Earnings Metrics and Asymmetric Motivated Reasoning Among Long and Short Investors
45 Pages Posted: 12 Apr 2017 Last revised: 30 Jun 2019
Date Written: June 26, 2019
In two studies, we extend research on boundedly rational investors’ use of earnings information. Study 1, a reanalysis of data from Elliott, Hobson and White’s (2015) laboratory markets, examines how directional goals from holding a long or short position in a firm’s stock interact with earnings presentation to give rise to motivated reasoning in investors’ trading decisions. Results indicate that traders holding a long position selectively overestimate the impact of transitory earnings on value when such items are prominently disclosed and are consistent with long traders’ incentivized directional preferences for higher earnings. This finding offers a new perspective on when and how long investors are likely to misinterpret earnings information. Unexpectedly, short traders do not exhibit motivated reasoning despite incentives that are symmetric with those of long traders. Study 2 utilizes a novel setting to test an explanation for this asymmetry between long and short investors’ reasoning processes. We find that a familiar contextual goal dampens the effect of a conflicting incentivized goal on judgments. Insofar as investors generally attune to a conventional preference for increasing market prices, this evidence provides a compelling explanation for asymmetric effects of directional goals on long and short investors’ judgments and decisions.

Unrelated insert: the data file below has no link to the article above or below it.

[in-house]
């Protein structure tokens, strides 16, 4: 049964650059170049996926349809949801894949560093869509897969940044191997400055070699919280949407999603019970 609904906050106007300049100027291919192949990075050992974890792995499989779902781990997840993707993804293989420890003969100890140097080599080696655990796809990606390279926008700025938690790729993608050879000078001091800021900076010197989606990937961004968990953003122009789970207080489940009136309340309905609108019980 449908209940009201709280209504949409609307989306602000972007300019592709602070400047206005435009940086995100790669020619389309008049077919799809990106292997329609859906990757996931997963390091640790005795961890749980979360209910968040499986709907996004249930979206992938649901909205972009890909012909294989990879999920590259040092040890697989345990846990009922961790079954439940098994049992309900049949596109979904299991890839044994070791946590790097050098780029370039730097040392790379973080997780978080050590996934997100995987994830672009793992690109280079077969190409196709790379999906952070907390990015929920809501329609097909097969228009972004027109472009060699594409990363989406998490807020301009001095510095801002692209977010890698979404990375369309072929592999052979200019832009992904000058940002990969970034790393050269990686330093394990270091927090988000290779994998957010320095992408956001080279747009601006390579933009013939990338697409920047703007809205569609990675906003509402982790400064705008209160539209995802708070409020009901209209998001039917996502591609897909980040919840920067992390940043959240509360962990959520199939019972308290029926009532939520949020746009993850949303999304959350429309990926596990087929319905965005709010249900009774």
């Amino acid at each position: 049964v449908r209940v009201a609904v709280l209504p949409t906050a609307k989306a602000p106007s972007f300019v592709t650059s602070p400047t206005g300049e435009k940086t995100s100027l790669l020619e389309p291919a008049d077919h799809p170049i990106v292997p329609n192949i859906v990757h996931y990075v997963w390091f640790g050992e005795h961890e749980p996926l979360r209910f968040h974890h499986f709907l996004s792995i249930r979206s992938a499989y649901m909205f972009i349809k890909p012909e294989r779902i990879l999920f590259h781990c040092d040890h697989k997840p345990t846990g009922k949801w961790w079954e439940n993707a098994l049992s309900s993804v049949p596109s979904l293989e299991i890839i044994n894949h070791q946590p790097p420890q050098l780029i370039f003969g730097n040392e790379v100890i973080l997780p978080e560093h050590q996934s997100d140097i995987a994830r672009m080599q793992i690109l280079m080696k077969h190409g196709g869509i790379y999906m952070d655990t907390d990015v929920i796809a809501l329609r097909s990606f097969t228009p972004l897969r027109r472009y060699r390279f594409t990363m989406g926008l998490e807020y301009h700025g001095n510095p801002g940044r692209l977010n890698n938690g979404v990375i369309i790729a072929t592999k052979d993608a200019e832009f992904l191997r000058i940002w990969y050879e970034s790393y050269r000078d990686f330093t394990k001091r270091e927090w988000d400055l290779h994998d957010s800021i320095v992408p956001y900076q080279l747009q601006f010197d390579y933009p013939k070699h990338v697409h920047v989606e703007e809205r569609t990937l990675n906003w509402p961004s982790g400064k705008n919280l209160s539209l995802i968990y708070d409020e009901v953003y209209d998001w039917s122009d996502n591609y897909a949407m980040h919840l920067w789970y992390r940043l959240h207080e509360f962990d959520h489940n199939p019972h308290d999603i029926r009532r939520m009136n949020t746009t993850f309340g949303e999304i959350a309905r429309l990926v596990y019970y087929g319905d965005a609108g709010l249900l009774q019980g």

Keywords: earnings metrics, motivated reasoning, investors, short selling, earnings persistence
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